Fifteen years ago I had a discussion about movies with a genuine public intellectual, one of the great foreign-policy minds of his generation. At the time, he had young children. He tried to convince me that A Bug’s Life was a great act of cinema. “For the first 20 viewings or so, it’s just a good movie,” he explained. “But after the hundredth time, you start to really appreciate the genius.” I laughed nervously and made a silent vow never to get myself into trouble the way he had.
This morning I watched the movie Frozen for perhaps the seventieth time. I don’t keep a strict count. And like my friend, I’ve come to believe a number of truths about it: For starters, Frozen is—hands down—the best animated film of all time. It is also the best filmed musical since The Sound of Music. But the most important realization I’ve come to is that the villain of Frozen, the dastardly Prince Hans, isn’t actually a villain. Or rather: Hans may be a villain in the movie, but his villainy is accidental.
Herewith follows an exercise in narrative forensics as I attempt to convince you that as Frozen was written, Prince Hans was never intended to be evil. Spoilers will abound and dignity will be in short supply. You have been warned.
I. Born of Cold and Winter Air
Since Frozen is the highest-grossing animated film of all time a summary shouldn’t be necessary, but we’ll do one anyway, for those of you living the childfree dream:
In the (fictional) Scandinavian kingdom of Arendelle, there lives a king and queen with two daughters. The eldest daughter, Elsa, has magical powers that control ice and snow and one morning, while horsing around, she nearly kills her baby sister, Anna. The king and queen take the girls to see a clan of trolls, who save Anna’s life and then warn Elsa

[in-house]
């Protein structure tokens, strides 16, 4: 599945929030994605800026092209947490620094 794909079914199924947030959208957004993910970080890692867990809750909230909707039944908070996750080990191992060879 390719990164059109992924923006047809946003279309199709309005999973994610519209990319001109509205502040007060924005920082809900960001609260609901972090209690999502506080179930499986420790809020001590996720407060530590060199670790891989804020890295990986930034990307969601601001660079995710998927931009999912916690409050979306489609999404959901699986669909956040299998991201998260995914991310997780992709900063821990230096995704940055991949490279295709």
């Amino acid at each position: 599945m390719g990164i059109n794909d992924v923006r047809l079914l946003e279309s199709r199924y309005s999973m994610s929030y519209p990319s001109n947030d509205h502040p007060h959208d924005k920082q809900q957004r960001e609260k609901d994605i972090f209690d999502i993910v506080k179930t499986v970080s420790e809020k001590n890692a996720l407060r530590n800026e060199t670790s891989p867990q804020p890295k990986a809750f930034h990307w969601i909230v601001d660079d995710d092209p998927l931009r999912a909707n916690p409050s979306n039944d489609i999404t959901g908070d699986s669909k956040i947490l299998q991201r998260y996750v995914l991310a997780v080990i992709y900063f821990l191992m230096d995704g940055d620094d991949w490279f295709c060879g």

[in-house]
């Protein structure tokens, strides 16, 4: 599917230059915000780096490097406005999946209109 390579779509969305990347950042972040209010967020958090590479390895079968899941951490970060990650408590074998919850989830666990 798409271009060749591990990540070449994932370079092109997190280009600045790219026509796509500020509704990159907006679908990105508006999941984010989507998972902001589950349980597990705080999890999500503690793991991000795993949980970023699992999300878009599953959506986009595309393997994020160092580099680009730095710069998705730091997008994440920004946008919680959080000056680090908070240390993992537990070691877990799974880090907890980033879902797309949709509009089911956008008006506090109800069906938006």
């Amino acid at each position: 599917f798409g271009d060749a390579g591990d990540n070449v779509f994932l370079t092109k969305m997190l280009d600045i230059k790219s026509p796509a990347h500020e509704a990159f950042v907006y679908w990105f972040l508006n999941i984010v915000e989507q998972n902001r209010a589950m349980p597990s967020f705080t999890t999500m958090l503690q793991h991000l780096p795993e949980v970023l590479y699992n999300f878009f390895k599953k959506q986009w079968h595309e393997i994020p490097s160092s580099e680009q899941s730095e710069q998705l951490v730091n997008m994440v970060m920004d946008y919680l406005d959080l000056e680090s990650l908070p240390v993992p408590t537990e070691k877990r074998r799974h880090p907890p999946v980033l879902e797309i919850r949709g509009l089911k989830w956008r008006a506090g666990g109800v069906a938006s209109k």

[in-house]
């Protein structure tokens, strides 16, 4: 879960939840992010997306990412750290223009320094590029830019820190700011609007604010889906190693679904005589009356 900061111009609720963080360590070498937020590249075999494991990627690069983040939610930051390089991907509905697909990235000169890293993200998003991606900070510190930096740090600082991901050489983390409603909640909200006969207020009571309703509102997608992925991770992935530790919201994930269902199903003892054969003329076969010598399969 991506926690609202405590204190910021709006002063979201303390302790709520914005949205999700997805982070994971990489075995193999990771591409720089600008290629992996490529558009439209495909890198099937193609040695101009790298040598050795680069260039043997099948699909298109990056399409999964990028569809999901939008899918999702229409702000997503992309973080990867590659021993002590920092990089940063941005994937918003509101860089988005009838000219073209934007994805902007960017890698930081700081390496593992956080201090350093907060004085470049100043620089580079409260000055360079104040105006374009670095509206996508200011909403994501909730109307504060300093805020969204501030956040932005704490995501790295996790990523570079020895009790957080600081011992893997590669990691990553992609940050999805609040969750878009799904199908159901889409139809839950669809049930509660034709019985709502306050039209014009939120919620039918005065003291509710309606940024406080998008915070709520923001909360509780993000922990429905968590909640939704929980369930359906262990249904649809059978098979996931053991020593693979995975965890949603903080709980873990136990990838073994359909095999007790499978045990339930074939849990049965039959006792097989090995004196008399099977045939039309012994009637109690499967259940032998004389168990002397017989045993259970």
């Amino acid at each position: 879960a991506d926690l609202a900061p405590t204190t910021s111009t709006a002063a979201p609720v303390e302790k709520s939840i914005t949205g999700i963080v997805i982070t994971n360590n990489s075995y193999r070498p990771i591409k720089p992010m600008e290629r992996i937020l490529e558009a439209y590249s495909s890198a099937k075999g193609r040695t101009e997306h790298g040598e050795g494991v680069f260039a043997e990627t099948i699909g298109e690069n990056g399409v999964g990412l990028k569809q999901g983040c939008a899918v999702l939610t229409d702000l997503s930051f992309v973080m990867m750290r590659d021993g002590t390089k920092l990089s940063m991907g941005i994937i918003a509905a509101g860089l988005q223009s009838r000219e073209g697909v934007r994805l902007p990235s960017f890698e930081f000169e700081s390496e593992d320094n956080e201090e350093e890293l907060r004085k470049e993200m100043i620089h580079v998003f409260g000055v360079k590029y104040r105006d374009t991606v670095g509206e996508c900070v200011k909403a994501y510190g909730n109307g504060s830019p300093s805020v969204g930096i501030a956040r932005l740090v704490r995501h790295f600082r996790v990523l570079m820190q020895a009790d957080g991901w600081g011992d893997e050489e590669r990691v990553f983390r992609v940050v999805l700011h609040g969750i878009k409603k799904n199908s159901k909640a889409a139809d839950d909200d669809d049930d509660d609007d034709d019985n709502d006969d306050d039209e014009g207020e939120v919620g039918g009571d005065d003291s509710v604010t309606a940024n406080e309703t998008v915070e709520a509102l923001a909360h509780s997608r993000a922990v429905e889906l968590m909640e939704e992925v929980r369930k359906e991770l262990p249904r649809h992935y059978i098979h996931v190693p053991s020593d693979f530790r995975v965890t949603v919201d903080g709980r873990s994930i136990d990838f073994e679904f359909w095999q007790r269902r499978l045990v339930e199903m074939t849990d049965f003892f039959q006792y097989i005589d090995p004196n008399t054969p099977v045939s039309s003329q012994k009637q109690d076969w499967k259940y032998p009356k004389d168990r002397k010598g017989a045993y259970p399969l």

that with great power comes great responsibility that while her powers can be a source of great beauty, she must learn to control them, lest she become a danger to everyone around her. “Fear will be your enemy,” they warn. The trolls remove Anna’s memories about Elsa’s powers and the king and queen vow to keep the girls apart and teach Elsa how to manage her icy magic.
Sadly, the king and queen die when their ship is lost at sea. (This ship may or may not be one of the sunken ships from The Little Mermaid. I told you there would be no dignity.) Left to fend for themselves as teenage girls, Elsa and Anna remain apart in the castle until Elsa comes of age to become Arendelle’s queen. After the coronation ceremony, Anna falls in love with a fellow she just met, Prince Hans, of the Southern Isles. Hans proposes, Anna says yes, and when the couple asks Elsa for her blessing, she says no. An argument ensues, and Elsa loses control of her magic, freezing everything in sight. With everyone now aware of her secret powers, the terrified young queen runs away to the mountains, leaving Arendelle completely snowed in.
Anna sets off to find her big sister and patch things up, putting Prince Hans temporarily in charge of the kingdom. She has adventures and finally finds Elsa alone in the mountains in a castle she’s built out of ice. When Elsa learns that she has doomed Arendelle to an eternal winter, she despairs and, fearing to even be around other people, loses control of her powers once again—this time striking Anna, and causing her to begin slowly turning to ice. Brought once more to the trolls, Anna is told that only “an act of true love” can save her.
Finally re-united with Prince Hans (after more adventures), Anna explains that she needs him to kiss her, because only an act of true love can save her life. And here we get the Shyamalan Twist: Hans tells Anna that he doesn’t love her and was only using her to become king of Arendelle. His plan is to let her freeze to death, pretend that they said their wedding vows before she expired, order the execution of Elsa (on grounds of treason), and, finally, claim the throne for himself. If he had a moustache, he would twirl it.